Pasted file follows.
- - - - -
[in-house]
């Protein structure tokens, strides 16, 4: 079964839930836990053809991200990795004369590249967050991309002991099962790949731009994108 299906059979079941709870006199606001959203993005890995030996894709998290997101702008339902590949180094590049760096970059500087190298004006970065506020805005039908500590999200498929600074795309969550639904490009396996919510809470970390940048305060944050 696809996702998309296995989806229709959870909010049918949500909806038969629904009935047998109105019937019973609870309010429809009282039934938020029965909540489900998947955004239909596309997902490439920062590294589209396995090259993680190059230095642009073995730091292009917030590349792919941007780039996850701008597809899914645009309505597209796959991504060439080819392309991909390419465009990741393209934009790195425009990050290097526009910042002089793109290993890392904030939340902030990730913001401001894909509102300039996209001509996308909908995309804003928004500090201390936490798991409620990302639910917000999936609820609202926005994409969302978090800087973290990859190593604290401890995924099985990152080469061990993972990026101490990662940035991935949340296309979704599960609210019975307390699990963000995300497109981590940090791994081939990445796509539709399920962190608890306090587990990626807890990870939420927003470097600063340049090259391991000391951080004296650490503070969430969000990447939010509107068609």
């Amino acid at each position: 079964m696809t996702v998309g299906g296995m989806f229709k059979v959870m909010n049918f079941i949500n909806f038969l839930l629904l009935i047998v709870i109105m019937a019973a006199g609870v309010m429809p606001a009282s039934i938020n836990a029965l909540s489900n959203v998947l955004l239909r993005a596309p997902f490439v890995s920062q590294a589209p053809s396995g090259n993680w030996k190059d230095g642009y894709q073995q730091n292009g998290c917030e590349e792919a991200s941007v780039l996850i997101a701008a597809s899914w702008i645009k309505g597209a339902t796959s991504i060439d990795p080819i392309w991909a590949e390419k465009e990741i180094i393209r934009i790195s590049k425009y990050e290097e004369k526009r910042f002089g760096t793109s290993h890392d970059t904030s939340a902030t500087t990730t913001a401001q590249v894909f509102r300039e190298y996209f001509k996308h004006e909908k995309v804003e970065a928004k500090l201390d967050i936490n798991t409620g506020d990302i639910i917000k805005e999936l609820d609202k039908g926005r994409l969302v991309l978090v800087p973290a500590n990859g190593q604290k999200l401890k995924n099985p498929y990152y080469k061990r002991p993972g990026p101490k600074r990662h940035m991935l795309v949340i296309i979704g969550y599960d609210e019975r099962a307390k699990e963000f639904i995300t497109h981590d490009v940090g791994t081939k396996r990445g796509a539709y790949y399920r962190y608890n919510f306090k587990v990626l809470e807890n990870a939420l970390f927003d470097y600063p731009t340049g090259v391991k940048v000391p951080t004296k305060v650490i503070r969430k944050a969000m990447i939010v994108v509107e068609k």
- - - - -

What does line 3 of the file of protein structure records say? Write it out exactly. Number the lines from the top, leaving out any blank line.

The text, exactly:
């Amino acid at each position: 079964m696809t996702v998309g299906g296995m989806f229709k059979v959870m909010n049918f079941i949500n909806f038969l839930l629904l009935i047998v709870i109105m019937a019973a006199g609870v309010m429809p606001a009282s039934i938020n836990a029965l909540s489900n959203v998947l955004l239909r993005a596309p997902f490439v890995s920062q590294a589209p053809s396995g090259n993680w030996k190059d230095g642009y894709q073995q730091n292009g998290c917030e590349e792919a991200s941007v780039l996850i997101a701008a597809s899914w702008i645009k309505g597209a339902t796959s991504i060439d990795p080819i392309w991909a590949e390419k465009e990741i180094i393209r934009i790195s590049k425009y990050e290097e004369k526009r910042f002089g760096t793109s290993h890392d970059t904030s939340a902030t500087t990730t913001a401001q590249v894909f509102r300039e190298y996209f001509k996308h004006e909908k995309v804003e970065a928004k500090l201390d967050i936490n798991t409620g506020d990302i639910i917000k805005e999936l609820d609202k039908g926005r994409l969302v991309l978090v800087p973290a500590n990859g190593q604290k999200l401890k995924n099985p498929y990152y080469k061990r002991p993972g990026p101490k600074r990662h940035m991935l795309v949340i296309i979704g969550y599960d609210e019975r099962a307390k699990e963000f639904i995300t497109h981590d490009v940090g791994t081939k396996r990445g796509a539709y790949y399920r962190y608890n919510f306090k587990v990626l809470e807890n990870a939420l970390f927003d470097y600063p731009t340049g090259v391991k940048v000391p951080t004296k305060v650490i503070r969430k944050a969000m990447i939010v994108v509107e068609k």